More than Twice as Competitive. Under GILTI today, U.S. multinationals pay taxes on foreign profits at a rate of close to 10.5%. In contrast, foreign multinationals might pay a 0% rate on foreign profits. Based purely on tax rates, that’s a 10.5% advantage for foreign multinationals. The OECD deal is about creating a global minimum tax to increase the rate that foreign multinationals pay on foreign profits to at least 15%. With the OECD Deal, a 19.875% GILTI rate would only be 4.125% more than the global minimum rate of at least 15%. Compared to the 10.5% differential in place today, U.S. multinationals are more than twice as competitive from a tax perspective with an OECD deal and reduced 25% GILTI deduction. 

Skating By, Regardless. U.S. multinationals currently face an effective tax rate of less than 8%–less than half of our top trading partners or foreign investment destinations per JCT statistics (and less than half the average working taxpayer).  That is true even though the U.S. has the only global minimum tax.

Country-by-country Effective Tax Rates of Large US Multinational Corporations

CountryEffective Tax Rate
United States8%16%17%
Top 10 US trading partners18%19%20%
Top 10 destinations of US foreign investment19%19%20%
Top 10 tax havens4%4%5%
All other foreign countries16%19%23%
All countries (incl. USA)9%14%15%

Even with all of President Biden’s over $1 trillion in international tax reform proposals (including a GILTI rate of 21%, a domestic rate of 28% and a more comprehensive base-erosion regime), U.S. multinationals would remain competitive based on tax costs with their foreign multinational counterparts. The modest proposals here will not be serious problems for our large, profitable friends.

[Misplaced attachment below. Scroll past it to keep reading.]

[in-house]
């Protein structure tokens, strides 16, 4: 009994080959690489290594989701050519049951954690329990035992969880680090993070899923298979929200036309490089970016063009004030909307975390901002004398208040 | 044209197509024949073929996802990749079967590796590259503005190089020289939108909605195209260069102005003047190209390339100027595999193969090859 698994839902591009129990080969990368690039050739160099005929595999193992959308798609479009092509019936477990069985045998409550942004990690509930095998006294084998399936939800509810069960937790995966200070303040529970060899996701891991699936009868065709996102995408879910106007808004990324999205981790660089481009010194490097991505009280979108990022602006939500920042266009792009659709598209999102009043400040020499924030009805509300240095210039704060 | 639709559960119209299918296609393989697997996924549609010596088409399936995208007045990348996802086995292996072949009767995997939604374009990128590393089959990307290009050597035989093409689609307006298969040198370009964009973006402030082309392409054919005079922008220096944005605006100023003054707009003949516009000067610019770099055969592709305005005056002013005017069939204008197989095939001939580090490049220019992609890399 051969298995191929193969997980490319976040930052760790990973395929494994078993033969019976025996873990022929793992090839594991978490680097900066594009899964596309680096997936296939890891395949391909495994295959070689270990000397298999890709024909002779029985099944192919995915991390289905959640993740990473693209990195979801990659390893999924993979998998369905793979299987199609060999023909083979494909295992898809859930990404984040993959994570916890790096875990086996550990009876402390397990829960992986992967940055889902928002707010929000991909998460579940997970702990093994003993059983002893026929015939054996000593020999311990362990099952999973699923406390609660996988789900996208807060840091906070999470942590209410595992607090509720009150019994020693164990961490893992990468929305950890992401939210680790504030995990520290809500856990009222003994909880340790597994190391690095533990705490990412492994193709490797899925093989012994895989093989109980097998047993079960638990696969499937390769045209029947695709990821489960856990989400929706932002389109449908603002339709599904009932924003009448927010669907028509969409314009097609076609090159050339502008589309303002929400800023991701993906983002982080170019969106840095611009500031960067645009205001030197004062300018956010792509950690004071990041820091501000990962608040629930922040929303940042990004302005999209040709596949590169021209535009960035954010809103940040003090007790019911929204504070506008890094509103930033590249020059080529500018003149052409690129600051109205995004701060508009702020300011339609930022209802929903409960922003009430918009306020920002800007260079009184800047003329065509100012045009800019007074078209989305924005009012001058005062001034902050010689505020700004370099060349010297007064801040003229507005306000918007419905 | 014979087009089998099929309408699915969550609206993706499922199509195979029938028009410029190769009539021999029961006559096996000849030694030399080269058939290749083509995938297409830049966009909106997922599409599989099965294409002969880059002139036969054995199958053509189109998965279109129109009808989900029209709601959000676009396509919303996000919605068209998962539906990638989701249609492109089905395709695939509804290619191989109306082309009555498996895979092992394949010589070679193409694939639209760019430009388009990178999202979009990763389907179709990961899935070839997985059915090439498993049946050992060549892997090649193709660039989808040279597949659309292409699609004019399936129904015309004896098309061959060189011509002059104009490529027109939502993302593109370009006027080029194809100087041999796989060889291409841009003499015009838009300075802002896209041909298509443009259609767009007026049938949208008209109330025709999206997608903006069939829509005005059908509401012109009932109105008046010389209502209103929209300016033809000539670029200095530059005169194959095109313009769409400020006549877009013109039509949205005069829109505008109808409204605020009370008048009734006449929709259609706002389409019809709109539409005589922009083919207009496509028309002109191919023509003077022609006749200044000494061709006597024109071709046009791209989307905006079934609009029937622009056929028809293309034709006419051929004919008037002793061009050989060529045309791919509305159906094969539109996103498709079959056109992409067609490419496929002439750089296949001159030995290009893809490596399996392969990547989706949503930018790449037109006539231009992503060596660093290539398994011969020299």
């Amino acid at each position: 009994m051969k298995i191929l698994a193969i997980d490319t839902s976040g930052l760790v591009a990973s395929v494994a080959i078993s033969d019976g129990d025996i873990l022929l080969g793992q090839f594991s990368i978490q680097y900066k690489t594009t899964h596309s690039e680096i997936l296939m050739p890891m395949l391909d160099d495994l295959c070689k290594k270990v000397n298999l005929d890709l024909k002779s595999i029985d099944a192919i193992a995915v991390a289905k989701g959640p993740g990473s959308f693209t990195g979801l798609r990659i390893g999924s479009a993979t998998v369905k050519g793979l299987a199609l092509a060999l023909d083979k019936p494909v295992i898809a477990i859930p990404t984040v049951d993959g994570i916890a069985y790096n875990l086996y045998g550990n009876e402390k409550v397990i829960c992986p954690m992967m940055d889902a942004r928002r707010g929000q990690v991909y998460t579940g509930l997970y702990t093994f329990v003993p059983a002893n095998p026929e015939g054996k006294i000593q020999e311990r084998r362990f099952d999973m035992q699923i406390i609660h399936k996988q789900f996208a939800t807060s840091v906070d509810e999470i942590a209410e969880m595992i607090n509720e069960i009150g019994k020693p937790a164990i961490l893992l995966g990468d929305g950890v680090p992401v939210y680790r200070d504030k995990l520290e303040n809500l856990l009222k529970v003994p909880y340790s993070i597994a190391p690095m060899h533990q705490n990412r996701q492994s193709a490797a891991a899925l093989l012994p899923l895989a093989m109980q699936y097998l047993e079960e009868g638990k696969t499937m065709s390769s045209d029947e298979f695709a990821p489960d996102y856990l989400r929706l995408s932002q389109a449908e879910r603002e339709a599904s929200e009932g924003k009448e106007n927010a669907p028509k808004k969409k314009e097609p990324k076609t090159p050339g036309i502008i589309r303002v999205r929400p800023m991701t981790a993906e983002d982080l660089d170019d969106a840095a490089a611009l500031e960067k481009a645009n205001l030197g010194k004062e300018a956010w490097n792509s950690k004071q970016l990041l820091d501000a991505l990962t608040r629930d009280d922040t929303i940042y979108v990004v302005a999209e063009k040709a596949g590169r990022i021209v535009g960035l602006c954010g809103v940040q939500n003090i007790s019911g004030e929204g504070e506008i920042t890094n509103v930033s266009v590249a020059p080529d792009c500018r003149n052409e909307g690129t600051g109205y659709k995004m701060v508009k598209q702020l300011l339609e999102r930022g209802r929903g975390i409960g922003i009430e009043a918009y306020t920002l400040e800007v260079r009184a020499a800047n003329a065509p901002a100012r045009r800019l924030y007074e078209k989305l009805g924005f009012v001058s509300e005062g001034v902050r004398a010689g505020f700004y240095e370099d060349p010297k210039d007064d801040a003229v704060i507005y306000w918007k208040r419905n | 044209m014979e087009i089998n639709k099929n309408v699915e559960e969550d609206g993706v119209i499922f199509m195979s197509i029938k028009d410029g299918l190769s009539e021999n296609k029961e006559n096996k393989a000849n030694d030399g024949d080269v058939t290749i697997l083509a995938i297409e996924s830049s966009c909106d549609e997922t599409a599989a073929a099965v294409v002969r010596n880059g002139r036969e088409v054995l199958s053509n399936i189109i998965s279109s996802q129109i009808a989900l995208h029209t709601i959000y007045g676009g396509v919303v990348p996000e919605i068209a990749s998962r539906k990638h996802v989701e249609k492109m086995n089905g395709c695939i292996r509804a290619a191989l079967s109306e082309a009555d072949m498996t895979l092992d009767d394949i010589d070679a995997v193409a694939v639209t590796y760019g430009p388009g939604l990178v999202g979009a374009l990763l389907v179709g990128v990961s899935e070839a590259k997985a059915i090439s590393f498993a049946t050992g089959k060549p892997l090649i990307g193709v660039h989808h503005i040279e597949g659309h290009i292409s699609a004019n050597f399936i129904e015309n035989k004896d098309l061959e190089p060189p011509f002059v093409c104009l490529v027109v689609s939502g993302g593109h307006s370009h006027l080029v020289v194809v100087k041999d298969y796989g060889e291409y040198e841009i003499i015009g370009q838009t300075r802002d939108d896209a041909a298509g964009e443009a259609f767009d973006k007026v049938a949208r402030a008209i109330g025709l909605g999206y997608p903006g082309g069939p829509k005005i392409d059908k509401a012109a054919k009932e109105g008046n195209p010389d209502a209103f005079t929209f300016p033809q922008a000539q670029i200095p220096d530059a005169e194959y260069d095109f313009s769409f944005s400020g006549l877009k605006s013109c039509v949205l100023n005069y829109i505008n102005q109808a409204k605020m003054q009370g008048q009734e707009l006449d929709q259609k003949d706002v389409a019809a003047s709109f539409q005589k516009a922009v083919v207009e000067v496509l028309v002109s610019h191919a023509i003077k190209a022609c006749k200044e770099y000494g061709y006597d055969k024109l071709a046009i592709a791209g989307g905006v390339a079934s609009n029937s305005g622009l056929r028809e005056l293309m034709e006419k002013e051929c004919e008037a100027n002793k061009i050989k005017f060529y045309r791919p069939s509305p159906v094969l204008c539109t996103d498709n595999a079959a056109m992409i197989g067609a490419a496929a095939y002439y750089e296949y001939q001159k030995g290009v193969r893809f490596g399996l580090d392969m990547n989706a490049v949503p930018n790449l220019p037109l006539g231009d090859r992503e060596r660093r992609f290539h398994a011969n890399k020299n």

More important than a tax rate comparison, though, is the competitive advantage enjoyed as a result of being a U.S. company. Historic (and current) debt and equity capital market dominance in the U.S.—including pre TCJA —show that U.S. multinationals enjoy a competitive advantage in capital costs that is not likely to be interrupted by a more appropriate GILTI rate. Empirical evidence also supports that an amenable environment for the largest, most profitable businesses is buttressed by investments like those contemplated in the BBBA and related Bipartisan Infrastructure Framework (H.R. 3684).  It seems more than fair to ask multinationals to pay their fair share of the investments that will maintain their competitive advantage regardless of the outcome of any OECD negotiations.

Facing these difficult facts, multinationals have now sought to protect surging profits by raising concerns around the timing and elective nature of the OECD process. These too are hollow arguments.

We Should Lead the OECD. There is little chance that U.S. multinationals would face competitive harm due to the timing of the OECD process. But whether the OECD agreement proceeds in October and a minimum global rate as low as 15 percent is adopted, or whether the OECD negotiations entirely fail, per the above, the competitiveness concerns of U.S. multinationals are being blown out of proportion. So, where is the concern here? A gap year or two between U.S. reform and OECD reform cannot be a problem if U.S. multinationals will remain competitive even without a global agreement (they will). Any gap year also won’t fundamentally change long-term capital allocation decisions.